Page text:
DDoS attacks attempt to flood a target online application/website/server with bogus traffic, depleting network bandwidth and rendering it unavailable to real users. DDoS assaults can occur in a variety of methods, including amplification, flooding, protocol-based, and reflection. DNS amplification, Ping of death, Smurf attacks, HTTP flood, SYN flood, and more frequent yet deadly types of DDoS attacks are listed here.

WAFs prevent these attacks by scanning applications on a daily basis, monitoring them around the clock, using Global Threat Intelligence, and using Machine Learning to recognise and block imposter bots, malicious requests, and so on.

SQL Injection Attacks

In these attacks, the perpetrator injects malicious SQL code into user input fields on web applications such as submission forms, contact forms, and so on. By doing so, they get access to the application’s backend database, where they can steal sensitive and secret information from customers or the business itself, gain unauthorised administrative access, edit or delete data, and so on, or even gain complete control of the online application. SQL Injection attacks are mostly caused by user input fields and submission forms that are not protected against the insertion of code and other un-sanitized inputs.

Cross-Site Scripting (XSS) Attacks

XSS attacks target users of vulnerable web applications/websites to obtain access to and control over their browsers. In this case, the attackers exploit application vulnerabilities and gaps to inject malicious scripts/codes that are executed when an unsuspecting user loads the application/website. In reflected XSS attacks, the malicious code is executed only if the user clicks the link, whereas in stored XSS attacks, the malicious payload is stored in the web browser and executed every time the user visits the website/application (it makes no difference whether they viewed/ downloaded/ clicked the link). XSS attacks damage the user’s personal and confidential information and frequently result in identity theft, session hijacking, and other malicious activities. These attacks occur either because user input areas like as comment sections, user posts, feedback, and so on are not sanitised and hence allow unencoded/ invalid inputs, or because the programme contains legacy/ redundant VBScript, Active X, JavaScript, and so on.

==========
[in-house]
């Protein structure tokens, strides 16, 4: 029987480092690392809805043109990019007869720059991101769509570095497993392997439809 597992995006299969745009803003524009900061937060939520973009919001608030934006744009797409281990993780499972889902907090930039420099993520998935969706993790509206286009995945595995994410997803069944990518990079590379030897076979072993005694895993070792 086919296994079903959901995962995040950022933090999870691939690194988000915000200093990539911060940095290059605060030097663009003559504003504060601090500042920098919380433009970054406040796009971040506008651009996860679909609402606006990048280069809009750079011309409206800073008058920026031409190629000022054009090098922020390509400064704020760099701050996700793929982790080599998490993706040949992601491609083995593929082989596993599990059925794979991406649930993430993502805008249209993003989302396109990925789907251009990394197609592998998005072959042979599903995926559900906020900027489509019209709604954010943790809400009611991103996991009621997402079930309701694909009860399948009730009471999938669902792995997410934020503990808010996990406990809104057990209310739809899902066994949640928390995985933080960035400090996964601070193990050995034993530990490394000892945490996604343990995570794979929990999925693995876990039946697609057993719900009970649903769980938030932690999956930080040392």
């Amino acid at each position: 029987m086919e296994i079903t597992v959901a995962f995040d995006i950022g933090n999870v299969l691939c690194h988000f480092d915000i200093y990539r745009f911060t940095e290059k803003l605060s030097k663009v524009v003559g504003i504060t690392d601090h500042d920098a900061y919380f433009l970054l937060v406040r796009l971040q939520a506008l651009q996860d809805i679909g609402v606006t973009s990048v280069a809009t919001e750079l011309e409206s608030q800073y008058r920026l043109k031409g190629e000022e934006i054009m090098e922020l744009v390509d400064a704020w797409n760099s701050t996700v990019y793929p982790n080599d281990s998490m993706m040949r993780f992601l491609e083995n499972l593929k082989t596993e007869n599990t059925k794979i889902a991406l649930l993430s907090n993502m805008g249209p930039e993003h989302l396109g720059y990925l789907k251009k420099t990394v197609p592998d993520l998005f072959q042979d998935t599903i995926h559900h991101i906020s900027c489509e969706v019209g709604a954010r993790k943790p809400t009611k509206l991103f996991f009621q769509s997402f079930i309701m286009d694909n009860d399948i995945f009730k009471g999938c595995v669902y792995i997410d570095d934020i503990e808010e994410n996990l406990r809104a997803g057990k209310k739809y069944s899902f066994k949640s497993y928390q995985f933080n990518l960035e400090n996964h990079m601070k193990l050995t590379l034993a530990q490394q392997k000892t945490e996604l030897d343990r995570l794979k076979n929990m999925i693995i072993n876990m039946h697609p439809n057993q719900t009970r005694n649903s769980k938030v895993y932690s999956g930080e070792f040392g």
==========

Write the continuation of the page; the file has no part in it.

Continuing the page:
Zero-day Attacks

Zero-day attacks occur when an organization is unaware of the existence of vulnerabilities in hardware or software until the attack occurs. These are unforeseen and, as a result, extremely destructive to organizations because they lack quick remedies or patches to protect their application. Cyber-attackers, on the other hand, could have been snooping around the application for a long time and exploited the weaknesses as soon as they were discovered.

Business Logic Attacks

Business logic is the important component that connects and passes information between the UI and databases and software systems, allowing users to use the web application/website successfully. When there are gaps, mistakes, or overlaps in the business logic, vulnerabilities are created that are frequently exploited by cyber-attackers for monetary and other benefits. Malformed requests and malicious payload are not used by attackers to coordinate business logic attacks. They exploit contextual flaws in the application by using valid values and legal requests. These assaults are frequently carried out using Business Logic Bots.